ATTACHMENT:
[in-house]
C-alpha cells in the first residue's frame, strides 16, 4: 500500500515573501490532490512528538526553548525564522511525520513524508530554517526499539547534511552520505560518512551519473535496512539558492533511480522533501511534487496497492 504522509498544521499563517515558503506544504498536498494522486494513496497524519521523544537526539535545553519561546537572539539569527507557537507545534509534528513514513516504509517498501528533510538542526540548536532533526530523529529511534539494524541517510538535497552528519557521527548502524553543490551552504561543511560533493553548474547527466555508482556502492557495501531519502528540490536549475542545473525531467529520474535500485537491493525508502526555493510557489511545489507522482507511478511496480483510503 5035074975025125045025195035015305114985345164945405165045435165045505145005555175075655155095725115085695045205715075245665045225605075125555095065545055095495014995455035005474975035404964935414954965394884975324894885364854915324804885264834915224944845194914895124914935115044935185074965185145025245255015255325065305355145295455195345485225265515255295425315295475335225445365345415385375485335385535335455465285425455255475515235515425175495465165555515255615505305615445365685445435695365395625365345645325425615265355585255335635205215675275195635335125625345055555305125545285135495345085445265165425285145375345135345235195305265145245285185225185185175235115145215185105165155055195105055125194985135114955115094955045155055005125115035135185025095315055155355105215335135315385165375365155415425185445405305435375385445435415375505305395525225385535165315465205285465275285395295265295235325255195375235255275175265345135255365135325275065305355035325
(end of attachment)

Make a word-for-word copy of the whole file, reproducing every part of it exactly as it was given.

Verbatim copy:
[in-house]
C-alpha cells in the first residue's frame, strides 16, 4: 500500500515573501490532490512528538526553548525564522511525520513524508530554517526499539547534511552520505560518512551519473535496512539558492533511480522533501511534487496497492 504522509498544521499563517515558503506544504498536498494522486494513496497524519521523544537526539535545553519561546537572539539569527507557537507545534509534528513514513516504509517498501528533510538542526540548536532533526530523529529511534539494524541517510538535497552528519557521527548502524553543490551552504561543511560533493553548474547527466555508482556502492557495501531519502528540490536549475542545473525531467529520474535500485537491493525508502526555493510557489511545489507522482507511478511496480483510503 5035074975025125045025195035015305114985345164945405165045435165045505145005555175075655155095725115085695045205715075245665045225605075125555095065545055095495014995455035005474975035404964935414954965394884975324894885364854915324804885264834915224944845194914895124914935115044935185074965185145025245255015255325065305355145295455195345485225265515255295425315295475335225445365345415385375485335385535335455465285425455255475515235515425175495465165555515255615505305615445365685445435695365395625365345645325425615265355585255335635205215675275195635335125625345055555305125545285135495345085445265165425285145375345135345235195305265145245285185225185185175235115145215185105165155055195105055125194985135114955115094955045155055005125115035135185025095315055155355105215335135315385165375365155415425185445405305435375385445435415375505305395525225385535165315465205285465275285395295265295235325255195375235255275175265345135255365135325275065305355035325